 Interpersonal skills development (leadership, conflict resolution and consensus
building, dialogue and active listening, negotiation and facilitation, team working, etc.)
 Teaching English language
 Building pedagogical skills to train other people within the community (training of the

Projects supporting civil society network empowerment and CSOs networking

 Create national networks of CSOs in order to favor knowledge exchange and best –
practices exchange.
 Promote regional cooperation through workshops sharing regional best -practices from
the MENA region (virtual platforms, international workshops, training sessions in well –
established foreign CSOs, work -shad owing, etc.).

Projects in favor of civic empowerment

 Civic and political education (e.g. democracy and human rights concepts and practices,
constitution, elections, political systems, etc ) .
 Political party activities (e.g. constituency -building, drafti ng party platforms, electoral
campaigning, managing resources, broadening membership, enhancing internal party
democracy, supporting voter education and get out the vote activities) .

Projects in favor of women empowerment
 Increase women’s participation at all dec ision -making levels in national and regional
institutions and in mechanisms for the prevention frames , managem ent and resolution
of conflict.
 Include a gender perspective in their peacekeeping and peace -building measures and
address protection, rig hts and specific needs of women 5.
 Undertake capacity building workshops to build and strengthen women’s skills and
capacities as well as leadership.
 Set up study groups and exchange of regional experiences and best practices to involve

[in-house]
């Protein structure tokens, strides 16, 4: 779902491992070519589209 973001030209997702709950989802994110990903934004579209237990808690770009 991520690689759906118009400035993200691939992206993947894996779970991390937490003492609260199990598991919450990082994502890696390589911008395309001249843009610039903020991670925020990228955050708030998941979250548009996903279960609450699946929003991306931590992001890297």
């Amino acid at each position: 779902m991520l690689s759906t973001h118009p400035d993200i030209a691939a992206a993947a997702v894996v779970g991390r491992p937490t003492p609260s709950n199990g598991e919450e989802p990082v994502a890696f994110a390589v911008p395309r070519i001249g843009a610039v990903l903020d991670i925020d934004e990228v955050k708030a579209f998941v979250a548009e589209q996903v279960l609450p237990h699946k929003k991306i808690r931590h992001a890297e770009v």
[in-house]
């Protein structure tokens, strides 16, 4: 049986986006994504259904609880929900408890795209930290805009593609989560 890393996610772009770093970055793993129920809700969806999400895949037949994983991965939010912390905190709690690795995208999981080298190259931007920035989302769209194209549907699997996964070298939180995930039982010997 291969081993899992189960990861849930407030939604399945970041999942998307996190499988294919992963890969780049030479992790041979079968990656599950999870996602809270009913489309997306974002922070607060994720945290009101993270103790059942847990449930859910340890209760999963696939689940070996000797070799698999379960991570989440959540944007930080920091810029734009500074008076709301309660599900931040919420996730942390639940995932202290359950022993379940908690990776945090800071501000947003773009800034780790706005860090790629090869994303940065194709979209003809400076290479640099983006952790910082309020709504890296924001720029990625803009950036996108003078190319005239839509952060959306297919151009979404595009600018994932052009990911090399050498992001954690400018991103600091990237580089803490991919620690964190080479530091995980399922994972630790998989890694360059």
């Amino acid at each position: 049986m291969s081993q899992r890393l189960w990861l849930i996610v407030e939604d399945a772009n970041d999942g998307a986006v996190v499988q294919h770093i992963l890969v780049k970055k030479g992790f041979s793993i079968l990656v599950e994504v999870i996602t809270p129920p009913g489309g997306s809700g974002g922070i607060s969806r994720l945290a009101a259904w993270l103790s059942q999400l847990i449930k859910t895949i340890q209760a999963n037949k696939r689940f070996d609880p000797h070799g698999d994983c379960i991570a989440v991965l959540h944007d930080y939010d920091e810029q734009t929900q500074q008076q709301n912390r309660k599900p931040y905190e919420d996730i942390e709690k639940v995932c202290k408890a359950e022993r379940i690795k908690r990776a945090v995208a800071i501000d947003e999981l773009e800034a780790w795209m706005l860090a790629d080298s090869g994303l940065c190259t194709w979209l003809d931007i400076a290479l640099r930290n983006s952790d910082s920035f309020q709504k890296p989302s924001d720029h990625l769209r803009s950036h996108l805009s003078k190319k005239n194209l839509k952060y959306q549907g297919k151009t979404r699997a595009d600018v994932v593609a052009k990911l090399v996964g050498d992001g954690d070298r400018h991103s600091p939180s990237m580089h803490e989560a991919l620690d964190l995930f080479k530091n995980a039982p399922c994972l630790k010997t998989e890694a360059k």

Libyan women in the political life and decision -making processes.
5 Str ategy Outline for the Programme for Rebuilding Libya, University of Tripoli, November 2011

Organization in Special Consultative Status with the Economic and Social Council of the
United Nations since 20 11

Projects in favor of youth empowerment

 Put an emphasis on projects of civic education and participation, community
involvement, political awareness and participation, and empowerment activities.
 Set up i ntro duction workshops to democratic principles as well as human rights
concepts such as International Conventions workshops .
 Teach foreign languages (English, French …) .

Based on the feedback from some activists who attended training programs provided by som e
international organizations, the following points should be taken into consideration:

 Trainers are preferred to be from Arab countries due to the language barrier and to the
similarities in cultures of Arab countries.
 Selection of participants should no t exclude small CSOs and youth. It should be en sure d
that the trainings do no t benefit only the same persons.
 Training should be followed by a follow -up process and continuous support .

To conclude, t he main challenge for Libyan CSOs will be to employ local and foreign know -how
and resources to transform the energy released by the Revolut ion in to concret e and efficient
work that contributes to building a new democratic Libya.